Pickled eggs are Pasteurized twice--once in the boiling and once in the canning. I've never had a jar go bad.

    Being already hardboiled, they don't require additional cooking before serving.

    And they aren't bland. They have that special dill flavor, and are perfectly pre-salted. (Both will be a advantage after the poop hits the prop.) They can be a side dish, main course, liven up salads and sandwiches, and generally help stave off food fatigue for quite a while.

    They're also a unitary ration--one size fits all and you always know exactly how long the jar will last.

    I find the flavor matures in about 3 mos, and only gets better after that.

    Peeling a large number of eggs the traditional way can be a pain, but check out this crazy Russian. His trick is legit. I use it all the time now.

  4. Ganado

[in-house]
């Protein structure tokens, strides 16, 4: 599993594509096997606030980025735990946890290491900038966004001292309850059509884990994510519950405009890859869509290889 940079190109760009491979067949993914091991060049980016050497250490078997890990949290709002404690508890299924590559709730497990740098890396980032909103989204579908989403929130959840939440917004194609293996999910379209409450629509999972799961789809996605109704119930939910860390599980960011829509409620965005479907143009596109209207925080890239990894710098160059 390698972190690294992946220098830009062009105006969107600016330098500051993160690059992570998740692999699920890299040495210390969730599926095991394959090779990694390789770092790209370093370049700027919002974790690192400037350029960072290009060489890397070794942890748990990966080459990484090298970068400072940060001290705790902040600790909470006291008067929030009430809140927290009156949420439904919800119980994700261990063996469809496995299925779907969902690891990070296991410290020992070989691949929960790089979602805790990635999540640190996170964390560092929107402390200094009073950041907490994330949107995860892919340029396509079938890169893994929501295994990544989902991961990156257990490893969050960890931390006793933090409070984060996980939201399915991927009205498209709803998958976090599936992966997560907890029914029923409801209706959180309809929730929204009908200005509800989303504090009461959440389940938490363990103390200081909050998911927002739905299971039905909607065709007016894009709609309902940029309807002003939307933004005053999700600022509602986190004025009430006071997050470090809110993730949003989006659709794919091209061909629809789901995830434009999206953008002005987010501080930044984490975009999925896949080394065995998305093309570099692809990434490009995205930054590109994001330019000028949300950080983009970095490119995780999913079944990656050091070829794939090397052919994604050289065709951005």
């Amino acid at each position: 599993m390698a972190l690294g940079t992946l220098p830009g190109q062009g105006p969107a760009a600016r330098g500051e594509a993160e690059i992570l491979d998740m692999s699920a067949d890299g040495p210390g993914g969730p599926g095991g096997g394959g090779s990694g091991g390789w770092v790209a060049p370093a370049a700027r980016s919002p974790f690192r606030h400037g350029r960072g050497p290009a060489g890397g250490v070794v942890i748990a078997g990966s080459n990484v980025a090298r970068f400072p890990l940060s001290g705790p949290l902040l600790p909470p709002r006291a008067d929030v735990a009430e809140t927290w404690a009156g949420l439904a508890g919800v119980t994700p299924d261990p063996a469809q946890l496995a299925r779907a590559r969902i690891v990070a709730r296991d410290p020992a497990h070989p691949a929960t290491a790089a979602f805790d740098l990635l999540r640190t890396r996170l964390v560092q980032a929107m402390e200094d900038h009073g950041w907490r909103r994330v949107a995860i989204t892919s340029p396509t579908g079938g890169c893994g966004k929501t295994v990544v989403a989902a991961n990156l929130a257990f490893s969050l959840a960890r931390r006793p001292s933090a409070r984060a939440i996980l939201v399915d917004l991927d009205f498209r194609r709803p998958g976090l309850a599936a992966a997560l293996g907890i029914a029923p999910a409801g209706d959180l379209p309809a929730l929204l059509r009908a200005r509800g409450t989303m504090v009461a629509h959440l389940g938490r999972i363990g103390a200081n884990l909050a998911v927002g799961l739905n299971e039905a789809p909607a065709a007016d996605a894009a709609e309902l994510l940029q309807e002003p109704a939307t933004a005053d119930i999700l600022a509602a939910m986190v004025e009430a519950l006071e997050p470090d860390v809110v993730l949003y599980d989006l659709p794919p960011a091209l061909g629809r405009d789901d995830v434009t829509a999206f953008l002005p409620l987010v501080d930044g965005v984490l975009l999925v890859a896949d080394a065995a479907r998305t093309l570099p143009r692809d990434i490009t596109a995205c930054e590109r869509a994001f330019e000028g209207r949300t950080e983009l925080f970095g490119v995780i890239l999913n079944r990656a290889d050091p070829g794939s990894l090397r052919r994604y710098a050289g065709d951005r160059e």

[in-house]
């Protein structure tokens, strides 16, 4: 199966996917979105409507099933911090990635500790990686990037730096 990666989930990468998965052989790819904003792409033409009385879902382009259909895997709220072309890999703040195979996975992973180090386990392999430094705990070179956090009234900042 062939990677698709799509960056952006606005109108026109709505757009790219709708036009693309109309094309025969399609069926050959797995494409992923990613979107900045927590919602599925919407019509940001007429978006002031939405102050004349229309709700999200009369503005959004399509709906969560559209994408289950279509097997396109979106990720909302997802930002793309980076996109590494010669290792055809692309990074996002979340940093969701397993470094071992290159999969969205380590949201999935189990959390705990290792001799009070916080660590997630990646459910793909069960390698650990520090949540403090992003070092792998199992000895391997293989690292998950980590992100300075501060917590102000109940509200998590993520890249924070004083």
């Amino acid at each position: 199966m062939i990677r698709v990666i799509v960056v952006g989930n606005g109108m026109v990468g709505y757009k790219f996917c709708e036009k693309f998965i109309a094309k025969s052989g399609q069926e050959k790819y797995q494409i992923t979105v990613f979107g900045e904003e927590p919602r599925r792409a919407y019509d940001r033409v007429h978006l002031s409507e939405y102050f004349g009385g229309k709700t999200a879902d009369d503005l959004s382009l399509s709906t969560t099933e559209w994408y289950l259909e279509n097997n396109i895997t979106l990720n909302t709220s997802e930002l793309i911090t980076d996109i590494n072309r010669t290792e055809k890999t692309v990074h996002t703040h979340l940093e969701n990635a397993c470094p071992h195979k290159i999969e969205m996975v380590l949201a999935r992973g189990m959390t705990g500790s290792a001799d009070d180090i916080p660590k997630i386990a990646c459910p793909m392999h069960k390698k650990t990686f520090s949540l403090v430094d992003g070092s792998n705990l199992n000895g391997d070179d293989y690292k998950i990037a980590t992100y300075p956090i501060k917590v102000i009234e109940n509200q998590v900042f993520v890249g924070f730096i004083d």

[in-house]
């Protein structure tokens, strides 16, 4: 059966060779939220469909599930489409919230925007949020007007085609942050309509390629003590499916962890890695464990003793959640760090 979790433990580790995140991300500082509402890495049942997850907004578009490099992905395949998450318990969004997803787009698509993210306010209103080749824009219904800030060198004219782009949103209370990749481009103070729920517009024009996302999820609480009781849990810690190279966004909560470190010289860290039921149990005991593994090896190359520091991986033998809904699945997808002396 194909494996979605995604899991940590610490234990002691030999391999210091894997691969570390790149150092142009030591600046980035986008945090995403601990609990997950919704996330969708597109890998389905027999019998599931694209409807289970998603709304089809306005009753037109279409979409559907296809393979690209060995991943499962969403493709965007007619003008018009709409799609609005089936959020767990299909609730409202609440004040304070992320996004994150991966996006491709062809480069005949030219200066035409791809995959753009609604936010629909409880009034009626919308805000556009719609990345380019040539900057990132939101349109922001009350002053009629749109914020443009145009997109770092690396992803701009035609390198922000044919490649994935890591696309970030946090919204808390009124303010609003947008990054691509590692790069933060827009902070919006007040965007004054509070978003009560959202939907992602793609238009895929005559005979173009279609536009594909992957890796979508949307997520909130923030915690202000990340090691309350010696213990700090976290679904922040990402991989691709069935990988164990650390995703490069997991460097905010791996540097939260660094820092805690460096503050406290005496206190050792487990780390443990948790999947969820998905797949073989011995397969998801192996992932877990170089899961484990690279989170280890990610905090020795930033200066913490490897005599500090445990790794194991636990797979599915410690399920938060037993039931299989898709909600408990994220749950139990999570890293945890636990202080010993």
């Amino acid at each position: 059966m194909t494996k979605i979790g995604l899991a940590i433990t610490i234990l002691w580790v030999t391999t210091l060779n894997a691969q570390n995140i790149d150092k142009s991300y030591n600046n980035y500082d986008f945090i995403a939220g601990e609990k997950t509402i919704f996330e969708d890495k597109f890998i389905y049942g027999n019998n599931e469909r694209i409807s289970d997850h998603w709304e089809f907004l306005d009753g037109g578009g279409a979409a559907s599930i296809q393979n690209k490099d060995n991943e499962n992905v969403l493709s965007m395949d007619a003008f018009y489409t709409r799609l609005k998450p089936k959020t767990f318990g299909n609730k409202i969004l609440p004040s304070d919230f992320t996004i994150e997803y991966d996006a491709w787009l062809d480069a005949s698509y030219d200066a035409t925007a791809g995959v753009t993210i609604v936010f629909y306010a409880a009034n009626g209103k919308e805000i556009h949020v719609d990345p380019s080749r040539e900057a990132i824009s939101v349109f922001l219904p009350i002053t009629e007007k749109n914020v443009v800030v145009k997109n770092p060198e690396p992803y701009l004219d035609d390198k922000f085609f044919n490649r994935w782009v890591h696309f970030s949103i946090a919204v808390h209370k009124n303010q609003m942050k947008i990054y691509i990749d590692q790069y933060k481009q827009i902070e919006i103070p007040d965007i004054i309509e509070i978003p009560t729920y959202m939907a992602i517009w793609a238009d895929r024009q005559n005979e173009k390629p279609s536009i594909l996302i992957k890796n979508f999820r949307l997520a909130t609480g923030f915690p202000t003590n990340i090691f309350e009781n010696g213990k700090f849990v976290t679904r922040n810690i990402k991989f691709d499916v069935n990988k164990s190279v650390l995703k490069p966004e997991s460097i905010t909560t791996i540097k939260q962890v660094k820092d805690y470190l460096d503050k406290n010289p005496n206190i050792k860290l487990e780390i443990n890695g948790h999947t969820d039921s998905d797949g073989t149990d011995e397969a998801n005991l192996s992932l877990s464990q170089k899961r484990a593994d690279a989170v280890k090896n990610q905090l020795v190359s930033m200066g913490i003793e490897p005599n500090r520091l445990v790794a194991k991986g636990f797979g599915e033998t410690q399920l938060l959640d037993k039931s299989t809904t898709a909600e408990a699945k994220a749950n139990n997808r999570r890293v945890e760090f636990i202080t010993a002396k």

Ganado Monkey+++

    @Altoidfishfins 'a bushel and a peck and a hug around the neck' that's how i remember that one.

    @UncleMorgan nice video, made me laugh and I agree pickled eggs are a great food but oh man the smell later if your body doesn't digest them well =) The Russians do a pickled beet that is wonderful as well as pickled whole tomatoes

    Fermented Tomatoes:
    about 30 tomatoes (I used plum tomatoes but any will do)
    1 small bunch of fresh dill
    15 garlic cloves, peeled and sliced
    3 liters of water
    1 tbs of whole black pepper
    3 bay leaves